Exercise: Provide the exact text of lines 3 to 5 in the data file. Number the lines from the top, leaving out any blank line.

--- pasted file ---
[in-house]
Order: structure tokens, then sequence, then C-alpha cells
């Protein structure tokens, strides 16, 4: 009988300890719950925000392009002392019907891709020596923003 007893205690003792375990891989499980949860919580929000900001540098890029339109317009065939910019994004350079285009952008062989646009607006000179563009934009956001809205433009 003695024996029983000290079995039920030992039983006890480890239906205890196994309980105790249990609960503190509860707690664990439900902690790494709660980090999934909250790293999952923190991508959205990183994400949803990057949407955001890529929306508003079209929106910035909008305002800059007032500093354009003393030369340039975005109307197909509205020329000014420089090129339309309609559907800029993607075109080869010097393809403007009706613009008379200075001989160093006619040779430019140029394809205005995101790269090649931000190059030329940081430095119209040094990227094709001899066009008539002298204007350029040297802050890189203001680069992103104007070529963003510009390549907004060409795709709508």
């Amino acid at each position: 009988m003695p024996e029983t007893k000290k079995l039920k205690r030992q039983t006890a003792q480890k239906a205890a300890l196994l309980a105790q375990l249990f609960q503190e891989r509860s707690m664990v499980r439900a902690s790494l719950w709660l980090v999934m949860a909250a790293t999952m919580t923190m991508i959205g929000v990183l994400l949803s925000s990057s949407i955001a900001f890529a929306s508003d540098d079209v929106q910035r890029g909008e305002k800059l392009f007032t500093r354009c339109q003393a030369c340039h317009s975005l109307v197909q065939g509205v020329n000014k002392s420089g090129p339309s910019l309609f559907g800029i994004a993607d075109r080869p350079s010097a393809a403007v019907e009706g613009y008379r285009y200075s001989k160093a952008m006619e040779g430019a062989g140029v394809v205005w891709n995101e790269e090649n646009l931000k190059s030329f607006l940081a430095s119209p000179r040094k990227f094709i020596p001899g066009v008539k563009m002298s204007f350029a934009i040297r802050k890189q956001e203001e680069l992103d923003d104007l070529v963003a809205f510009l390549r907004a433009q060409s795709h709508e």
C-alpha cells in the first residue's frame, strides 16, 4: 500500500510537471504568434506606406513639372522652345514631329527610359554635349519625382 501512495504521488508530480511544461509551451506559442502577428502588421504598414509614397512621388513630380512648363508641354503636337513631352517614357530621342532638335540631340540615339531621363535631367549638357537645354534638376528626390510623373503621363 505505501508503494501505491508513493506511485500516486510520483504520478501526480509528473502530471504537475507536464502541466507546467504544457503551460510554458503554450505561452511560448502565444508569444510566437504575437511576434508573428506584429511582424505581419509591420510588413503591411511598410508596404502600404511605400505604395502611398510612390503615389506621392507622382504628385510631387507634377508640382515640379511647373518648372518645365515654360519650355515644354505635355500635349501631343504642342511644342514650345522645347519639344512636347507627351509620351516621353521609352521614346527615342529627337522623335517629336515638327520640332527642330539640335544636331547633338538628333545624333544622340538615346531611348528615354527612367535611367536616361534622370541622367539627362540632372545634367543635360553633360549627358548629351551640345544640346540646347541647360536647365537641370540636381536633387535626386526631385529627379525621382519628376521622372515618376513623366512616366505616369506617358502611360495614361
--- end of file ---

């Protein structure tokens, strides 16, 4: 009988300890719950925000392009002392019907891709020596923003 007893205690003792375990891989499980949860919580929000900001540098890029339109317009065939910019994004350079285009952008062989646009607006000179563009934009956001809205433009 003695024996029983000290079995039920030992039983006890480890239906205890196994309980105790249990609960503190509860707690664990439900902690790494709660980090999934909250790293999952923190991508959205990183994400949803990057949407955001890529929306508003079209929106910035909008305002800059007032500093354009003393030369340039975005109307197909509205020329000014420089090129339309309609559907800029993607075109080869010097393809403007009706613009008379200075001989160093006619040779430019140029394809205005995101790269090649931000190059030329940081430095119209040094990227094709001899066009008539002298204007350029040297802050890189203001680069992103104007070529963003510009390549907004060409795709709508």
């Amino acid at each position: 009988m003695p024996e029983t007893k000290k079995l039920k205690r030992q039983t006890a003792q480890k239906a205890a300890l196994l309980a105790q375990l249990f609960q503190e891989r509860s707690m664990v499980r439900a902690s790494l719950w709660l980090v999934m949860a909250a790293t999952m919580t923190m991508i959205g929000v990183l994400l949803s925000s990057s949407i955001a900001f890529a929306s508003d540098d079209v929106q910035r890029g909008e305002k800059l392009f007032t500093r354009c339109q003393a030369c340039h317009s975005l109307v197909q065939g509205v020329n000014k002392s420089g090129p339309s910019l309609f559907g800029i994004a993607d075109r080869p350079s010097a393809a403007v019907e009706g613009y008379r285009y200075s001989k160093a952008m006619e040779g430019a062989g140029v394809v205005w891709n995101e790269e090649n646009l931000k190059s030329f607006l940081a430095s119209p000179r040094k990227f094709i020596p001899g066009v008539k563009m002298s204007f350029a934009i040297r802050k890189q956001e203001e680069l992103d923003d104007l070529v963003a809205f510009l390549r907004a433009q060409s795709h709508e």
C-alpha cells in the first residue's frame, strides 16, 4: 500500500510537471504568434506606406513639372522652345514631329527610359554635349519625382 501512495504521488508530480511544461509551451506559442502577428502588421504598414509614397512621388513630380512648363508641354503636337513631352517614357530621342532638335540631340540615339531621363535631367549638357537645354534638376528626390510623373503621363 505505501508503494501505491508513493506511485500516486510520483504520478501526480509528473502530471504537475507536464502541466507546467504544457503551460510554458503554450505561452511560448502565444508569444510566437504575437511576434508573428506584429511582424505581419509591420510588413503591411511598410508596404502600404511605400505604395502611398510612390503615389506621392507622382504628385510631387507634377508640382515640379511647373518648372518645365515654360519650355515644354505635355500635349501631343504642342511644342514650345522645347519639344512636347507627351509620351516621353521609352521614346527615342529627337522623335517629336515638327520640332527642330539640335544636331547633338538628333545624333544622340538615346531611348528615354527612367535611367536616361534622370541622367539627362540632372545634367543635360553633360549627358548629351551640345544640346540646347541647360536647365537641370540636381536633387535626386526631385529627379525621382519628376521622372515618376513623366512616366505616369506617358502611360495614361